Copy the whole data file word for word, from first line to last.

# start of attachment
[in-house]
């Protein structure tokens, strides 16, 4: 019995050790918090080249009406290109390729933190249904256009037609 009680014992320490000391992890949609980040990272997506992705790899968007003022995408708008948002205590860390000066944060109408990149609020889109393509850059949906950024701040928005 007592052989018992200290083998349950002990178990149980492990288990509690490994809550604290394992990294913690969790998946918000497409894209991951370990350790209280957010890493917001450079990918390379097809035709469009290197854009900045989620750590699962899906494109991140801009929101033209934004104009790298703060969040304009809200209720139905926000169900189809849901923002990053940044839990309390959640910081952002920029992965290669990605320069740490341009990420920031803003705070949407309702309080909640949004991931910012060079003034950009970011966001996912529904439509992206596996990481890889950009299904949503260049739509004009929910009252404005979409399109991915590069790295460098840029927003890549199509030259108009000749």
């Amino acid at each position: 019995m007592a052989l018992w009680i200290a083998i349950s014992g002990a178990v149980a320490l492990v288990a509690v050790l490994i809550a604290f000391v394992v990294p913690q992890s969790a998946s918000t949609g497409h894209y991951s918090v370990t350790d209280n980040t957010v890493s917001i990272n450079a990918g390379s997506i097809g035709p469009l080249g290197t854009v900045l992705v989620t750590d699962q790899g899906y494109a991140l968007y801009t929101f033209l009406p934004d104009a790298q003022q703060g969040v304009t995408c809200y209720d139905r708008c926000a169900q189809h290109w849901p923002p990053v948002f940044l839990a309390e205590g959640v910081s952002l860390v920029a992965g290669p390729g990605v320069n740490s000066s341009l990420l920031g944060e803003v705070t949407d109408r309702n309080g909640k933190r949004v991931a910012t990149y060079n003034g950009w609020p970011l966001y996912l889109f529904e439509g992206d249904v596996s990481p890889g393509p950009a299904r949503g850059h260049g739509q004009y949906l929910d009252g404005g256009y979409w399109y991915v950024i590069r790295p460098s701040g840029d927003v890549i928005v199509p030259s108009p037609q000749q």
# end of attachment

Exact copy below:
[in-house]
């Protein structure tokens, strides 16, 4: 019995050790918090080249009406290109390729933190249904256009037609 009680014992320490000391992890949609980040990272997506992705790899968007003022995408708008948002205590860390000066944060109408990149609020889109393509850059949906950024701040928005 007592052989018992200290083998349950002990178990149980492990288990509690490994809550604290394992990294913690969790998946918000497409894209991951370990350790209280957010890493917001450079990918390379097809035709469009290197854009900045989620750590699962899906494109991140801009929101033209934004104009790298703060969040304009809200209720139905926000169900189809849901923002990053940044839990309390959640910081952002920029992965290669990605320069740490341009990420920031803003705070949407309702309080909640949004991931910012060079003034950009970011966001996912529904439509992206596996990481890889950009299904949503260049739509004009929910009252404005979409399109991915590069790295460098840029927003890549199509030259108009000749």
């Amino acid at each position: 019995m007592a052989l018992w009680i200290a083998i349950s014992g002990a178990v149980a320490l492990v288990a509690v050790l490994i809550a604290f000391v394992v990294p913690q992890s969790a998946s918000t949609g497409h894209y991951s918090v370990t350790d209280n980040t957010v890493s917001i990272n450079a990918g390379s997506i097809g035709p469009l080249g290197t854009v900045l992705v989620t750590d699962q790899g899906y494109a991140l968007y801009t929101f033209l009406p934004d104009a790298q003022q703060g969040v304009t995408c809200y209720d139905r708008c926000a169900q189809h290109w849901p923002p990053v948002f940044l839990a309390e205590g959640v910081s952002l860390v920029a992965g290669p390729g990605v320069n740490s000066s341009l990420l920031g944060e803003v705070t949407d109408r309702n309080g909640k933190r949004v991931a910012t990149y060079n003034g950009w609020p970011l966001y996912l889109f529904e439509g992206d249904v596996s990481p890889g393509p950009a299904r949503g850059h260049g739509q004009y949906l929910d009252g404005g256009y979409w399109y991915v950024i590069r790295p460098s701040g840029d927003v890549i928005v199509p030259s108009p037609q000749q």